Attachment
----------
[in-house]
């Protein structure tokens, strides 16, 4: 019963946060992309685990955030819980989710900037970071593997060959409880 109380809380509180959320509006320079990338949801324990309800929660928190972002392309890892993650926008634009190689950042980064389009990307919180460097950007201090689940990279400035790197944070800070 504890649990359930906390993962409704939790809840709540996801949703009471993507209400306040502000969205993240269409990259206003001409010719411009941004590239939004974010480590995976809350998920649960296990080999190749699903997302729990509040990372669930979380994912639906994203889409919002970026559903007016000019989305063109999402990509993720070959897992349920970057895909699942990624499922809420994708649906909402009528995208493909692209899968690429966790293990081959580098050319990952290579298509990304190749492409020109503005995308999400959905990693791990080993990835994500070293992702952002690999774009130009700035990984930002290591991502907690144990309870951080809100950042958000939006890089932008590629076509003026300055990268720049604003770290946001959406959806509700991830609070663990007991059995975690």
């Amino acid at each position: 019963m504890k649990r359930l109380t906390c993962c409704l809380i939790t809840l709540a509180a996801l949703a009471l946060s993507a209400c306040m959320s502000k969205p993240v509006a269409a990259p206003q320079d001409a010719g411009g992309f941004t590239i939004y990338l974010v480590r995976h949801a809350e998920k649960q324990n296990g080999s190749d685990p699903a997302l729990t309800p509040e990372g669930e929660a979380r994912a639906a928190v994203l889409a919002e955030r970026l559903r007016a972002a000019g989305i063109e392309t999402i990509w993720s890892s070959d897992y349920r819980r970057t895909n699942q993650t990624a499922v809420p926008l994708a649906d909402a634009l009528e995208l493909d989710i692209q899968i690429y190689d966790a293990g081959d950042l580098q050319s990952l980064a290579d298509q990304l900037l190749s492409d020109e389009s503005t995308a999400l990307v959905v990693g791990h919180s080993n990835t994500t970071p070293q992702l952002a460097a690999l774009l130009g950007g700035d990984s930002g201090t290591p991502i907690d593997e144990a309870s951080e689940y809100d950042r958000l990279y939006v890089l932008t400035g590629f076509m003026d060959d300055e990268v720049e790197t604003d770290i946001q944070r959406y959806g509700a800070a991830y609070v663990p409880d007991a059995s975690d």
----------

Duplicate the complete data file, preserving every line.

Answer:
[in-house]
């Protein structure tokens, strides 16, 4: 019963946060992309685990955030819980989710900037970071593997060959409880 109380809380509180959320509006320079990338949801324990309800929660928190972002392309890892993650926008634009190689950042980064389009990307919180460097950007201090689940990279400035790197944070800070 504890649990359930906390993962409704939790809840709540996801949703009471993507209400306040502000969205993240269409990259206003001409010719411009941004590239939004974010480590995976809350998920649960296990080999190749699903997302729990509040990372669930979380994912639906994203889409919002970026559903007016000019989305063109999402990509993720070959897992349920970057895909699942990624499922809420994708649906909402009528995208493909692209899968690429966790293990081959580098050319990952290579298509990304190749492409020109503005995308999400959905990693791990080993990835994500070293992702952002690999774009130009700035990984930002290591991502907690144990309870951080809100950042958000939006890089932008590629076509003026300055990268720049604003770290946001959406959806509700991830609070663990007991059995975690």
């Amino acid at each position: 019963m504890k649990r359930l109380t906390c993962c409704l809380i939790t809840l709540a509180a996801l949703a009471l946060s993507a209400c306040m959320s502000k969205p993240v509006a269409a990259p206003q320079d001409a010719g411009g992309f941004t590239i939004y990338l974010v480590r995976h949801a809350e998920k649960q324990n296990g080999s190749d685990p699903a997302l729990t309800p509040e990372g669930e929660a979380r994912a639906a928190v994203l889409a919002e955030r970026l559903r007016a972002a000019g989305i063109e392309t999402i990509w993720s890892s070959d897992y349920r819980r970057t895909n699942q993650t990624a499922v809420p926008l994708a649906d909402a634009l009528e995208l493909d989710i692209q899968i690429y190689d966790a293990g081959d950042l580098q050319s990952l980064a290579d298509q990304l900037l190749s492409d020109e389009s503005t995308a999400l990307v959905v990693g791990h919180s080993n990835t994500t970071p070293q992702l952002a460097a690999l774009l130009g950007g700035d990984s930002g201090t290591p991502i907690d593997e144990a309870s951080e689940y809100d950042r958000l990279y939006v890089l932008t400035g590629f076509m003026d060959d300055e990268v720049e790197t604003d770290i946001q944070r959406y959806g509700a800070a991830y609070v663990p409880d007991a059995s975690d």